Monday TV: Murders in a Swedish Cult

The latest true crime documentary is an import. “Pray, Obey, Kill” (HBO, 9 p.m.) is a five-part series about a pair of 2004 Swedish murders in a rural religious compound that gave a police investigator “a Twin Peaks feeling.” Journalists Anton Berg and Martin Johnson reinvestigate the case with a lot of original source materials, new interviews with compound members, and they even build a little model of the compound. The first two episodes run tonight. 

The case of Akai Gurley, an unarmed Black man killed by a Chinese-American police officer, Peter Lang  at a Brooklyn housing project in 2014 is the basis of Ursula Liang’s documentary “Down a Dark Stairwell,” making its debut on “Independent Lens” (PBS, 10 p.m., check local listings).

It follows “Prince Philip: A Royal Life – A PBS NewsHour Special” (PBS, 9 p.m., check local listings), put to gather after his death last week at 99. 

The imported Chinese movie “New Gods: Nezha Reborn” (Netflix, streaming), from the studio that made “White Snake,” is an animated fantasy, based on the character from the Ming dynasty, but separate from the 2019 movie about the the same hero. 

The third and final season of the drama “Keeping Faith” (Acorn TV, streaming), begins with a pair of episodes.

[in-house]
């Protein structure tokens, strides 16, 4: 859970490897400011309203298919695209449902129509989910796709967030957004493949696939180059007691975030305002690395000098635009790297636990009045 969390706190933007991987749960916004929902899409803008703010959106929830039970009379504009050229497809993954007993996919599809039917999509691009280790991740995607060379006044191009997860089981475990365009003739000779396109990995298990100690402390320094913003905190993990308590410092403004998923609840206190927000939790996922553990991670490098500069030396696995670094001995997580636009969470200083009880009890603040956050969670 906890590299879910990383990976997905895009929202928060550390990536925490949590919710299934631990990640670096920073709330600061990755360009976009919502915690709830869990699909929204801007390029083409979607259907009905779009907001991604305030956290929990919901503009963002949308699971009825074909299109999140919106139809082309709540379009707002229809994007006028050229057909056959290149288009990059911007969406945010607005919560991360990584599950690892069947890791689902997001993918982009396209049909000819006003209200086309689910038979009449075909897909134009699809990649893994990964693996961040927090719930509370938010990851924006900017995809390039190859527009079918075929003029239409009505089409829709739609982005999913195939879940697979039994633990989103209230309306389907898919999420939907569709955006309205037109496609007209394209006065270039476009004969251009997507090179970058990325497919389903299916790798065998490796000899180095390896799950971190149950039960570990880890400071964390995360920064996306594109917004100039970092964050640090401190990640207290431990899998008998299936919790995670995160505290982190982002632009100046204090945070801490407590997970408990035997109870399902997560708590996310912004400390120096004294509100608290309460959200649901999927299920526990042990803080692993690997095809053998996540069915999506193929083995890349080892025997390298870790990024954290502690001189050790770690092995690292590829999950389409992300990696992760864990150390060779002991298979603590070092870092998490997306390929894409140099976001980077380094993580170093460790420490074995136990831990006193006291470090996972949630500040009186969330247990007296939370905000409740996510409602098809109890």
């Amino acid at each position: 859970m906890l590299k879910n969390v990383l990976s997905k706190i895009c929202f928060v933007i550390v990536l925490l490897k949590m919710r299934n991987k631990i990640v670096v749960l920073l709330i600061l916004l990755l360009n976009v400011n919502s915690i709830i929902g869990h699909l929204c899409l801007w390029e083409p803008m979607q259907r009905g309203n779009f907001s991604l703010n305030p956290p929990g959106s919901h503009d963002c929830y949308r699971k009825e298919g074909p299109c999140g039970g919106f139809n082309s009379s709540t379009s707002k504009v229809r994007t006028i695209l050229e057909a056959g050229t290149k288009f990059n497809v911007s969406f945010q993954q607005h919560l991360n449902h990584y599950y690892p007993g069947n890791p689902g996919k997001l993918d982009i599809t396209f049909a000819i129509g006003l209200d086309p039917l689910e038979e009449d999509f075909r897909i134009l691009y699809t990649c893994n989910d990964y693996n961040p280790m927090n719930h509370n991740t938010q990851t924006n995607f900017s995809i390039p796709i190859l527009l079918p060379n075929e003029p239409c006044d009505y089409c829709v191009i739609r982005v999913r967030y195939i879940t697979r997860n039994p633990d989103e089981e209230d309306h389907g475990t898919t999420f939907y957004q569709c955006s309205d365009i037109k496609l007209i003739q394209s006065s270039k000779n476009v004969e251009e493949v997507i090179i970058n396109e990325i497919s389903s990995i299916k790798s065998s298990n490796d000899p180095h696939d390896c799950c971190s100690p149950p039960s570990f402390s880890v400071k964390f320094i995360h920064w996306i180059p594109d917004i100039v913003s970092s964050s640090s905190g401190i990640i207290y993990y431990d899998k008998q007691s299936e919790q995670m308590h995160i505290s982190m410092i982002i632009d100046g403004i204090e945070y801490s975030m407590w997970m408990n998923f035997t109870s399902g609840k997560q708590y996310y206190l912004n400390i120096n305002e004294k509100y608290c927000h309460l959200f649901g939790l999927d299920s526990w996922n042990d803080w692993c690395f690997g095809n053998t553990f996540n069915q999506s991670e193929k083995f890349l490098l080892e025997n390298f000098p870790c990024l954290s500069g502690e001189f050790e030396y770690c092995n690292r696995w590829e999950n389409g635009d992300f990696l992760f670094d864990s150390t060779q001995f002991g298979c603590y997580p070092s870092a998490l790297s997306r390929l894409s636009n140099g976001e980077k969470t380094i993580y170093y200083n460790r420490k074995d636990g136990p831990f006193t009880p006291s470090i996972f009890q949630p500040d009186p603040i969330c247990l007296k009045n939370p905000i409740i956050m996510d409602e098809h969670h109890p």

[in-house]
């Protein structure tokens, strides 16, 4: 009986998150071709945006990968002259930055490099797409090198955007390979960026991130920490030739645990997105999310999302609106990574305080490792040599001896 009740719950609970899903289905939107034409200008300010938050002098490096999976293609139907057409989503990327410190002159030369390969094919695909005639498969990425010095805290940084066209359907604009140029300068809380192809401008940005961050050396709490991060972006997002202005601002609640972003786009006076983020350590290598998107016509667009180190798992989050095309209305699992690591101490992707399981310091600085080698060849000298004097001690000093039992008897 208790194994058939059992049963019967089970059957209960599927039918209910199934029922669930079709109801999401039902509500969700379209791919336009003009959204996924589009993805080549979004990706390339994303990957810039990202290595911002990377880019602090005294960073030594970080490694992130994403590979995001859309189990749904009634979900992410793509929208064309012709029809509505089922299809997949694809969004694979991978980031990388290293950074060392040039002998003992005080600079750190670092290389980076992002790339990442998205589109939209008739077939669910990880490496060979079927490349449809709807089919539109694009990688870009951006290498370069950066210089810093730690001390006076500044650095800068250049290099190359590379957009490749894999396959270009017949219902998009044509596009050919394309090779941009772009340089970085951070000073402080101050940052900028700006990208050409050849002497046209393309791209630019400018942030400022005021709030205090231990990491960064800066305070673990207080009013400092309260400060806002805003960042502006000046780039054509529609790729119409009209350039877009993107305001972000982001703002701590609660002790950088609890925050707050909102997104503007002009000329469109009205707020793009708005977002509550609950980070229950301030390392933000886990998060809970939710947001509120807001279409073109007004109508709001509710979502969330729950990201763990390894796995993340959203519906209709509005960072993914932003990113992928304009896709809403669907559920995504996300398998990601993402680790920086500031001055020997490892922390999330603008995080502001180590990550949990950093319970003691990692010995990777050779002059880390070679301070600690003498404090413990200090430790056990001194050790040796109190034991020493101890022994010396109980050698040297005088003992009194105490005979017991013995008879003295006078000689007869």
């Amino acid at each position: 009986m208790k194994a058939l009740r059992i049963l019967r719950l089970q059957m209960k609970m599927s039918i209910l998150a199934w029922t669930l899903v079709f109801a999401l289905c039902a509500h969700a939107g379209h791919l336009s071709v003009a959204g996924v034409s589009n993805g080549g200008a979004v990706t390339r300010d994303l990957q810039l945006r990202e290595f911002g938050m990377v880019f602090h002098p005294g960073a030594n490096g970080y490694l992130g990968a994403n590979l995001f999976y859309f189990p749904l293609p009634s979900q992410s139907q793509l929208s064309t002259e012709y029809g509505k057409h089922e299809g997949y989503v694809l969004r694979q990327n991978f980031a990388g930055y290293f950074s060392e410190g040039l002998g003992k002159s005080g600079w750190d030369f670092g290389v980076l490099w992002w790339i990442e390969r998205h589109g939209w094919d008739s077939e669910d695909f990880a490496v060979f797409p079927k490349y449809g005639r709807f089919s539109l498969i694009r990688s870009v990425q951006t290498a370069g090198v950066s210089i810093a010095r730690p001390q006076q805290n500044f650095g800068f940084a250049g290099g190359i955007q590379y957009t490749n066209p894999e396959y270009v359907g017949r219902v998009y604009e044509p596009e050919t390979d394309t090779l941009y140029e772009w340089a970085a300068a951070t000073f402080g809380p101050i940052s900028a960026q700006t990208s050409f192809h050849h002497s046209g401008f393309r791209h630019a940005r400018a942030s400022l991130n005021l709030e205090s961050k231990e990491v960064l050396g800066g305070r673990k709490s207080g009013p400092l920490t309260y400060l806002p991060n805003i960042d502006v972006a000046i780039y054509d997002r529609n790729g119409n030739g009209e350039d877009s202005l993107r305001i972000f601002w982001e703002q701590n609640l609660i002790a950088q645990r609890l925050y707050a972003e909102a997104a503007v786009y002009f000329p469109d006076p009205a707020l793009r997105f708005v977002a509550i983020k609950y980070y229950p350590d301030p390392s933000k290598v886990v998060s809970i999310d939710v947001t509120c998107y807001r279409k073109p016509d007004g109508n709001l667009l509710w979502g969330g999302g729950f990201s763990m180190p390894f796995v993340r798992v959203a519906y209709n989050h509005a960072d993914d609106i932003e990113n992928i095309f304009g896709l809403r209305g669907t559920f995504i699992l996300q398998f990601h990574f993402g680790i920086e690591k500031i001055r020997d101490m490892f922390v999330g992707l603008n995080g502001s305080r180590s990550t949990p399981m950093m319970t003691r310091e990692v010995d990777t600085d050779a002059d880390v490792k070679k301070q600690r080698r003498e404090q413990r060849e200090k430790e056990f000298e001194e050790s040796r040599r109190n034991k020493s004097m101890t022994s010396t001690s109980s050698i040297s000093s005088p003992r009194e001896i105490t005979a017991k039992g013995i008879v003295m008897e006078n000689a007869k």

“American Idol” (ABC, 8 p.m.) announces the Top 12 while “The Voice” (NBC, 8 p.m.) continues battle rounds.

A third baby is a possibility on “Breeders” (FX, 10 p.m.).

“The Talk” (CBS, 2 p.m.) returns with a discussion about race and healing after the ouster Sharon Osbourne. 

There’s car troubles in Russia for a time on the “Race to the Center of the Earth” (National Geographic, 10 p.m). 

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Film: Teen’s Afterlife in ‘My True Fairytale’

There is something that makes you pause about a movie called “My True Fairytale.” The oxymoron of the title is stretched even further when you learn it’s about a teen who “becomes a superhero and saves the world” and yet is “inspired by true events.”

What’s true about Dmitry Gelfand’s first feature is that it was inspired by the death of his own 17-year-old daughter in a car crash while recklessly driving a rural road with her friends. While her two friends are pulled from the wreckage (moved from Albany suburb Guilderland to the similar sounding fictional Florida town of Gardenland) the driver Angie is missing.